Surprise, Surprise, Congress Does Listen — Well, Kind Of

An Analysis of NDAA Section 846’s Online Marketplace Provisions

There has been a lot of speculation about the future of commercial items purchasing within the federal Government since Representative Mac Thornberry circulated his “Section 801” proposal to hand over the bulk of DOD COTS purchasing to one or two existing online commercial marketplaces. (See Section 801 article HERE). Industry groups mobilized, companies called their legislators, and the media contributed several stories describing the wide spread criticism of the House NDAA proposal. To the surprise of many, however, the Senate seems to have heard industry’s concerns – or at least some of them. Continue Reading

Achieving Cyber-Fitness In 2017: Part 5—Cyber Incident Reporting And Response

Reprinted from The Government Contractor, with permission of Thomson Reuters. Copyright © 2017. Further use without the permission of West is prohibited. For further information about this publication, please visit http://legalsolutions.thomsonreuters.com, or call 800.328.9352.

As discussed in parts 1–4 of this series, the Defense Federal Acquisition Regulation Supplement cybersecurity clause, Safeguarding Covered Defense Information and Cyber Incident Reporting, mandates contractor compliance with the security controls in National Institute of Standards and Technology Special Publication 800-171 by December 31. DFARS 252.204-7012. Continue Reading

Industry Struggles With Ever Changing Acquisition Rules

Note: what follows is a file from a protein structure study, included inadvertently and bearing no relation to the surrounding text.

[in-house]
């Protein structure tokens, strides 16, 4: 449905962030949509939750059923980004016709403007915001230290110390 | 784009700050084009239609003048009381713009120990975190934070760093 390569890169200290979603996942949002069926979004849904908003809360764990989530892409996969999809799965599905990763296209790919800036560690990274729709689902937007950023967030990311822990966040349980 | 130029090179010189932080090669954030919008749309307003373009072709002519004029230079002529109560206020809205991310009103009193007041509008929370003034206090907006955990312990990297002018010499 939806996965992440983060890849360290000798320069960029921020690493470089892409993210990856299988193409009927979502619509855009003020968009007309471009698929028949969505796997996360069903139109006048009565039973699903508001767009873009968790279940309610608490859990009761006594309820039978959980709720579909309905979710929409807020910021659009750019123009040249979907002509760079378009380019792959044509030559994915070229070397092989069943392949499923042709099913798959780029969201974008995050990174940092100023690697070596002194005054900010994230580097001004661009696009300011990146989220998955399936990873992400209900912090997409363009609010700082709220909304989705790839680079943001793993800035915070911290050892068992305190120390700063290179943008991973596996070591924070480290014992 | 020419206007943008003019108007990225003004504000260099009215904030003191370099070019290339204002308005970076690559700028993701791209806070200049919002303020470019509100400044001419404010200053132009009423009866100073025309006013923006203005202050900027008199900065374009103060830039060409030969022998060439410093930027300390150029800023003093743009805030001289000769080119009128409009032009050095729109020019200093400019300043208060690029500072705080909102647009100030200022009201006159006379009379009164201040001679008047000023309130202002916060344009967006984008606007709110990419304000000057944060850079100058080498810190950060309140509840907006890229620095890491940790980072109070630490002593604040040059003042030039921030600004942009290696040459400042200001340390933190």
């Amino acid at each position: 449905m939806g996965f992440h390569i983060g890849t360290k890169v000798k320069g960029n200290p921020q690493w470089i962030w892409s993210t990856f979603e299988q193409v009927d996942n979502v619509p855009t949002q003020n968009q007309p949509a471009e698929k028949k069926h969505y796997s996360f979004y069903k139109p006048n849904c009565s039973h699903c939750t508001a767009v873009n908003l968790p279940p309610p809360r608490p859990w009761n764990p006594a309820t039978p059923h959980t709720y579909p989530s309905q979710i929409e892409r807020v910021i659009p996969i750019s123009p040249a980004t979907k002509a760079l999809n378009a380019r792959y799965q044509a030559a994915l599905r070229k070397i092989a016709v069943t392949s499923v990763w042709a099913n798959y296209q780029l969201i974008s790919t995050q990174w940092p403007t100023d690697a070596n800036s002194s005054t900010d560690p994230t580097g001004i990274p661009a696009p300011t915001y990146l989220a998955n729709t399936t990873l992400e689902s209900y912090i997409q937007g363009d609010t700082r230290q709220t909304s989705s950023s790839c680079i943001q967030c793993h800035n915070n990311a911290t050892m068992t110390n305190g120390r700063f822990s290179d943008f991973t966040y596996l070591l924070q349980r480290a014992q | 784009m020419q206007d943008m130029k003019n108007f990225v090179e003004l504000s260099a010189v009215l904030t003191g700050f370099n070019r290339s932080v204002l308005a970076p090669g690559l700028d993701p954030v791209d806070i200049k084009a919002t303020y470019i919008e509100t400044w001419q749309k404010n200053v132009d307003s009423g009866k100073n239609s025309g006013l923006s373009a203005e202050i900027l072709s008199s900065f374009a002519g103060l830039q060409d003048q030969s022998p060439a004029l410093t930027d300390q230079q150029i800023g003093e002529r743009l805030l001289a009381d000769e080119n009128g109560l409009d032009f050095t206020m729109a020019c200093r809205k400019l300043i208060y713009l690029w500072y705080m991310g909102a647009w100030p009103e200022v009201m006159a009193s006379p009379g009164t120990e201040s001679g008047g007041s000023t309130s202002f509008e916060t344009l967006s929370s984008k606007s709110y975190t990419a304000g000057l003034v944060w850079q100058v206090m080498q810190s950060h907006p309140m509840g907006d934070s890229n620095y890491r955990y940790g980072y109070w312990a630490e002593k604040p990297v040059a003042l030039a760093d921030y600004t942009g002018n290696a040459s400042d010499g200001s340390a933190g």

Note: This post was originally published in the October 2017 issue of the National Defense Industrial Association’s National Defense magazine.

Recent studies show that the percentage of overall research and development spending sponsored by the government has dropped sharply over the last 50 years.

Whereas government funding accounted for 67 percent of R&D in 1964, it accounted for 23 percent in 2015, a 44 percent reduction. For the government, this is not a salutary development. Increasingly, “state of the art” is being defined by the commercial marketplace, without government participation and often without its access to the resulting technological advances. Continue Reading

Travel Ban: Déjà Vu All Over Again, Again

On September 24, President Trump issued a “Presidential Proclamation Enhancing Vetting Capabilities and Processes for Detecting Attempted Entry Into the United States by Terrorists or Other Public-Safety Threats.” Most people know it better as Travel Ban 3.0 or EO3 (for “Executive Order #3”), the President’s third attempt to impose travel restrictions on nationals of certain countries who seek to enter the United States. If it feels like you’ve seen this movie before, that’s because you have. Continue Reading

FCPA Accounting Provisions Have Teeth: Halliburton to Pay $29.2 Million to Settle FCPA Charges

Along with the anti-bribery provisions, the U.S. Foreign Corrupt Practices Act (“FCPA”) contains accounting provisions that apply to publicly traded companies. These provisions require that companies maintain and adhere to internal policies that manage risk and ensure that accurate financial records are maintained. There is no bribery requirement for there to be a violation of these provisions. There is also no foreign conduct requirement. All that is required is that a company have a policy in-place and circumvent that policy to obtain some business advantage (no matter how small). The Securities and Exchange Commission (“SEC”) often initiates investigations based on allegations of foreign bribery, but resorts to the accounting provisions when the alleged bribe cannot be proven (because an internal policy violation can almost always be found and the SEC does not want a company to get off scot-free). Continue Reading